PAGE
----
On May 21, Internet millionaire turned Democratic Party insider Jared Polis formally declared his intention to run for the second Congressional district seat currently held by Mark Udall, a declared candidate for the U.S. Senate. (Polis' website can be accessed here.) By doing so, he's opening himself up to a level of scrutiny that he's generally avoided to date -- with the notable exception of an extensive profile in Westword.
For "Young Blood," published in August 2004, Polis provided unprecedented access, spending time with yours truly at events related to the Colorado Board of Education (which he chaired at the time), as well as pet projects like the New America School and Aurora's Cinema Latino. In addition, he drove me to a Colorado Rockies game, nearly getting us into two accidents over the course of a fairly short drive.
After the piece ran, Polis initially took issue with the description of this hair-raising commute before conceding that it may have accurately reflected the trip after all. However, he remained unhappy that the article was a warts-and-all portrait rather than a straight-up valentine, and he made his displeasure clear by not replying to subsequent phone calls and e-mails from Westword.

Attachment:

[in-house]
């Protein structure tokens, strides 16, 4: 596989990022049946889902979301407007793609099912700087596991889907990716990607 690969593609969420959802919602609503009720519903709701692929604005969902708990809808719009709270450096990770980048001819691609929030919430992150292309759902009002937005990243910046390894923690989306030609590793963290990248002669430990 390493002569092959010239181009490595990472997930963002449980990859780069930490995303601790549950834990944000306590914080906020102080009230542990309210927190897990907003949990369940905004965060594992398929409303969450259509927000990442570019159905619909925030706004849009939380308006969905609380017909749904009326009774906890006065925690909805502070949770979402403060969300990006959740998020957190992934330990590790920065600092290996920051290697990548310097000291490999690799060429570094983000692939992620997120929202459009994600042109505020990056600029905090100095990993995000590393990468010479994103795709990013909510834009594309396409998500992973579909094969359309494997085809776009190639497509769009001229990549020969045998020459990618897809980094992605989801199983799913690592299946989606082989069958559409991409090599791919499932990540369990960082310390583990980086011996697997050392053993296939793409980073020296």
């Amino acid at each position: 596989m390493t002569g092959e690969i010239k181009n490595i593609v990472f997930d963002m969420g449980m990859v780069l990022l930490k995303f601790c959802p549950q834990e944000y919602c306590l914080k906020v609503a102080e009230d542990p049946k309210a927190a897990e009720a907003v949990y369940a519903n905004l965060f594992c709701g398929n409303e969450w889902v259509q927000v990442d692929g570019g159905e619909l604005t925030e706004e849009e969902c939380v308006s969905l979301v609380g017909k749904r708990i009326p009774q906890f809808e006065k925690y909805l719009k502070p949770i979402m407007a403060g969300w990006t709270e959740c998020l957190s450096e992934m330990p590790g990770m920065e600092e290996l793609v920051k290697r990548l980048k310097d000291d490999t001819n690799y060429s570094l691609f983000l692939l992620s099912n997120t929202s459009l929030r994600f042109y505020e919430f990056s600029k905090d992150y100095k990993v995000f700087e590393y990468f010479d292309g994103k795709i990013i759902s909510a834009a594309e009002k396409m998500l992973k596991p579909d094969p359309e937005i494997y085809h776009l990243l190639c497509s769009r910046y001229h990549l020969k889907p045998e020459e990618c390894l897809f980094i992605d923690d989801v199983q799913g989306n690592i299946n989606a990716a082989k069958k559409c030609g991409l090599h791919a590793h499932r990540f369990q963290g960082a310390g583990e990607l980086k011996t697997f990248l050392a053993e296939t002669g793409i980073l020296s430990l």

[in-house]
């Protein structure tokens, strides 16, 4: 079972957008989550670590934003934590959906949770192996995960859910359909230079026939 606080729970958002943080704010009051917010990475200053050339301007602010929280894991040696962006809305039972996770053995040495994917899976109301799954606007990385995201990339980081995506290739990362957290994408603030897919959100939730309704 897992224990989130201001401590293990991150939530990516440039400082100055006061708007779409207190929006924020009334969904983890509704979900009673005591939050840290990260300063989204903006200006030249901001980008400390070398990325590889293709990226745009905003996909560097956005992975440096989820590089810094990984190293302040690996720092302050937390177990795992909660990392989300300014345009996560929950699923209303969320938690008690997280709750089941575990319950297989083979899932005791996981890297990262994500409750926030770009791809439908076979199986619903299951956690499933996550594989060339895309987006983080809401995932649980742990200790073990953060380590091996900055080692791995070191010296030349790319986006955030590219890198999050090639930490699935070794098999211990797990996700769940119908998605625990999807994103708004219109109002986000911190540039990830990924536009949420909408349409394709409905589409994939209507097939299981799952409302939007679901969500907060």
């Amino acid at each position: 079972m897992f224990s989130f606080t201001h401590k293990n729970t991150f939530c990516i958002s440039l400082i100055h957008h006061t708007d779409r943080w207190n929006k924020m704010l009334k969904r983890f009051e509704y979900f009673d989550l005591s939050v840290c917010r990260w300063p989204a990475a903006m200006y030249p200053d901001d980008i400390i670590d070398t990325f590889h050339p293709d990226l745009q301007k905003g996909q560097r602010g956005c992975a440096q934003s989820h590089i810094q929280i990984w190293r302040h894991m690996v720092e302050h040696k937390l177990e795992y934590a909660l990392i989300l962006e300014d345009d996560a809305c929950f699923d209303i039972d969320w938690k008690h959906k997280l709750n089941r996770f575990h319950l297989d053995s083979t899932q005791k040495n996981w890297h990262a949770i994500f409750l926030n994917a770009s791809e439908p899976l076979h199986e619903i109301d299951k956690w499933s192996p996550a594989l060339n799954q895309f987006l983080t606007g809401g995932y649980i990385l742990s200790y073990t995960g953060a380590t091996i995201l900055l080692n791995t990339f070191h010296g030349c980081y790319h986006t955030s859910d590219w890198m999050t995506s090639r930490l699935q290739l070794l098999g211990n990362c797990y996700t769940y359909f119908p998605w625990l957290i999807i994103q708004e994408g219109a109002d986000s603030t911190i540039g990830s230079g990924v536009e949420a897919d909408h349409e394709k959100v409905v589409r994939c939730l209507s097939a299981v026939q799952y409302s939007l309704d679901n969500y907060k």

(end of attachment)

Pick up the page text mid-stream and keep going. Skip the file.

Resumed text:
Granted, Polis has continued to speak to folks at the Denver and Boulder dailies, and he did confirm that he's gay -- something he was still keeping to himself at the time of the Westword cover story. (He declined to talk about his personal life beyond saying, "It would be difficult to incorporate a relationship into my current lifestyle.") For the most part, though, he's limited his public comments to remarks about specific issues such as Amendment 41, an ethics measure he backed whose passage has triggered a slew of unintended consequences, or cooperated only with full-bore puff pieces like an offering about a mentoring group called TechStars that ran in the May 20 Denver Post.
That kind of behavior isn't going to fly if he's serious about becoming a Congressman, as opposed to being a power behind the scenes. Polis will have to be more open and less thin-skinned, granting access even to media members who aren't interested in working as glorified flacks for his agenda. Because he's a rather soft-spoken person with a sometimes flinty edge, rather than a typically extroverted politico well practiced at turning on the charm, he may have difficulty with this transition. But one thing's for certain: The campaign will be more interesting simply because he's in it. -- Michael Roberts
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